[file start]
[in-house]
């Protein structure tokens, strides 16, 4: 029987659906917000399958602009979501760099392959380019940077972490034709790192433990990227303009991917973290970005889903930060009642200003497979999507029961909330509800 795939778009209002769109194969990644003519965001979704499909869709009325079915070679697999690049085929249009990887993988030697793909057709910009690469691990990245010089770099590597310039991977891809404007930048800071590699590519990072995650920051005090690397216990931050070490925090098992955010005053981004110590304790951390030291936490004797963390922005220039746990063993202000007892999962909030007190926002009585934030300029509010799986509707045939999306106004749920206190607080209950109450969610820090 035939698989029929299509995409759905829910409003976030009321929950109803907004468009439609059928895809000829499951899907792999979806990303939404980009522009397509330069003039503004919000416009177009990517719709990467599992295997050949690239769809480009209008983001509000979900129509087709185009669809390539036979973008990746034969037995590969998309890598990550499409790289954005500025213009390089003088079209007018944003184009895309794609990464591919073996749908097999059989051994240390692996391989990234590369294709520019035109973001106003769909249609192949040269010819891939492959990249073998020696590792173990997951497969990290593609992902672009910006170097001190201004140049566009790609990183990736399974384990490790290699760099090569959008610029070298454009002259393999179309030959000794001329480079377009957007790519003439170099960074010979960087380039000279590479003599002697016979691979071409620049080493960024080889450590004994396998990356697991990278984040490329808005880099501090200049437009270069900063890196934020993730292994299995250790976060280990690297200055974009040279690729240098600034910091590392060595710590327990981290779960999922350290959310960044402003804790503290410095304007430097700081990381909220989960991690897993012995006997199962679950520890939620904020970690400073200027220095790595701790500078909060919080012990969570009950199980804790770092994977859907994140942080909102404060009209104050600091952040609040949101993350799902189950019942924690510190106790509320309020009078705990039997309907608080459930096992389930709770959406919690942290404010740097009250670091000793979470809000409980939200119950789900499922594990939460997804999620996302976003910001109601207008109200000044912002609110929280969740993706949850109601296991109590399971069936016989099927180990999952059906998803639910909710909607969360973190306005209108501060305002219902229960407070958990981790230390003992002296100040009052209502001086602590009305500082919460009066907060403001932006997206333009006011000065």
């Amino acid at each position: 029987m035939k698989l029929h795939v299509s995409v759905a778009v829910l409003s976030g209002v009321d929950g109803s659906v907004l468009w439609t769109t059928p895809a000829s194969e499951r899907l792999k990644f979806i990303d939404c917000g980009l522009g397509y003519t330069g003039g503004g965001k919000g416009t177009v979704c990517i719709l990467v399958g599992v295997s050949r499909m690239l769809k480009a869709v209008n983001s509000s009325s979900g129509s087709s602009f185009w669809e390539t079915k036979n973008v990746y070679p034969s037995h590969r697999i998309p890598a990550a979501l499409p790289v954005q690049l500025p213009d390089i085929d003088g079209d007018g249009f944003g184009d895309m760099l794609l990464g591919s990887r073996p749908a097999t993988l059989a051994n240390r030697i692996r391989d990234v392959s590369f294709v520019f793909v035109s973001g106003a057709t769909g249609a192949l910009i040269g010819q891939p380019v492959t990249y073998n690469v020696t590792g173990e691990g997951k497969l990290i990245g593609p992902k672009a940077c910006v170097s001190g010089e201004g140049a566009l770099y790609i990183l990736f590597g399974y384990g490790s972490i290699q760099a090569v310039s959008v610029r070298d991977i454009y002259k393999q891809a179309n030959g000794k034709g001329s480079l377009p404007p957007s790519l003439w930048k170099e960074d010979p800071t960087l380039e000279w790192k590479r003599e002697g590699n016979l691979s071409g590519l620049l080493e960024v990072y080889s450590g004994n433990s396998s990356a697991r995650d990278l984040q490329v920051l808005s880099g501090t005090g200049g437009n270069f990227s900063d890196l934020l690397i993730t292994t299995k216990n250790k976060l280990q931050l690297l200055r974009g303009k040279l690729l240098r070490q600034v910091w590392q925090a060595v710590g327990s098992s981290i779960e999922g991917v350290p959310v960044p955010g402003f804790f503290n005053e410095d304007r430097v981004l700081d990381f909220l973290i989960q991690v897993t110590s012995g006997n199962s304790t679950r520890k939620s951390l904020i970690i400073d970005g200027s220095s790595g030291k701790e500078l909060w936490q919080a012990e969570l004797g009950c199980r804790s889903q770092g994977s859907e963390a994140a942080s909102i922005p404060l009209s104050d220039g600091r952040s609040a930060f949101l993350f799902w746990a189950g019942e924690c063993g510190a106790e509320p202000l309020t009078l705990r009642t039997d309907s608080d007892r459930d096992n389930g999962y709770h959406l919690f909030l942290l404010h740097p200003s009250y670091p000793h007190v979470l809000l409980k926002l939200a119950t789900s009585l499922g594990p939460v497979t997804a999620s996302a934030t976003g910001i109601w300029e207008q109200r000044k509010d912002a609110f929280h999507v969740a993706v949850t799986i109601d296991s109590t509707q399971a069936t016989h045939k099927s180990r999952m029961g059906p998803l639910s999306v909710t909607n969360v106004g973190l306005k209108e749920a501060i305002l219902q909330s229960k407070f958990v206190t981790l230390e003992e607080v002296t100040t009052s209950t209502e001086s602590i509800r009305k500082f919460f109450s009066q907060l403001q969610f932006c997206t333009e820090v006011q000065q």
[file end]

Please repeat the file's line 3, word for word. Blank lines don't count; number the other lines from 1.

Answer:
């Amino acid at each position: 029987m035939k698989l029929h795939v299509s995409v759905a778009v829910l409003s976030g209002v009321d929950g109803s659906v907004l468009w439609t769109t059928p895809a000829s194969e499951r899907l792999k990644f979806i990303d939404c917000g980009l522009g397509y003519t330069g003039g503004g965001k919000g416009t177009v979704c990517i719709l990467v399958g599992v295997s050949r499909m690239l769809k480009a869709v209008n983001s509000s009325s979900g129509s087709s602009f185009w669809e390539t079915k036979n973008v990746y070679p034969s037995h590969r697999i998309p890598a990550a979501l499409p790289v954005q690049l500025p213009d390089i085929d003088g079209d007018g249009f944003g184009d895309m760099l794609l990464g591919s990887r073996p749908a097999t993988l059989a051994n240390r030697i692996r391989d990234v392959s590369f294709v520019f793909v035109s973001g106003a057709t769909g249609a192949l910009i040269g010819q891939p380019v492959t990249y073998n690469v020696t590792g173990e691990g997951k497969l990290i990245g593609p992902k672009a940077c910006v170097s001190g010089e201004g140049a566009l770099y790609i990183l990736f590597g399974y384990g490790s972490i290699q760099a090569v310039s959008v610029r070298d991977i454009y002259k393999q891809a179309n030959g000794k034709g001329s480079l377009p404007p957007s790519l003439w930048k170099e960074d010979p800071t960087l380039e000279w790192k590479r003599e002697g590699n016979l691979s071409g590519l620049l080493e960024v990072y080889s450590g004994n433990s396998s990356a697991r995650d990278l984040q490329v920051l808005s880099g501090t005090g200049g437009n270069f990227s900063d890196l934020l690397i993730t292994t299995k216990n250790k976060l280990q931050l690297l200055r974009g303009k040279l690729l240098r070490q600034v910091w590392q925090a060595v710590g327990s098992s981290i779960e999922g991917v350290p959310v960044p955010g402003f804790f503290n005053e410095d304007r430097v981004l700081d990381f909220l973290i989960q991690v897993t110590s012995g006997n199962s304790t679950r520890k939620s951390l904020i970690i400073d970005g200027s220095s790595g030291k701790e500078l909060w936490q919080a012990e969570l004797g009950c199980r804790s889903q770092g994977s859907e963390a994140a942080s909102i922005p404060l009209s104050d220039g600091r952040s609040a930060f949101l993350f799902w746990a189950g019942e924690c063993g510190a106790e509320p202000l309020t009078l705990r009642t039997d309907s608080d007892r459930d096992n389930g999962y709770h959406l919690f909030l942290l404010h740097p200003s009250y670091p000793h007190v979470l809000l409980k926002l939200a119950t789900s009585l499922g594990p939460v497979t997804a999620s996302a934030t976003g910001i109601w300029e207008q109200r000044k509010d912002a609110f929280h999507v969740a993706v949850t799986i109601d296991s109590t509707q399971a069936t016989h045939k099927s180990r999952m029961g059906p998803l639910s999306v909710t909607n969360v106004g973190l306005k209108e749920a501060i305002l219902q909330s229960k407070f958990v206190t981790l230390e003992e607080v002296t100040t009052s209950t209502e001086s602590i509800r009305k500082f919460f109450s009066q907060l403001q969610f932006c997206t333009e820090v006011q000065q």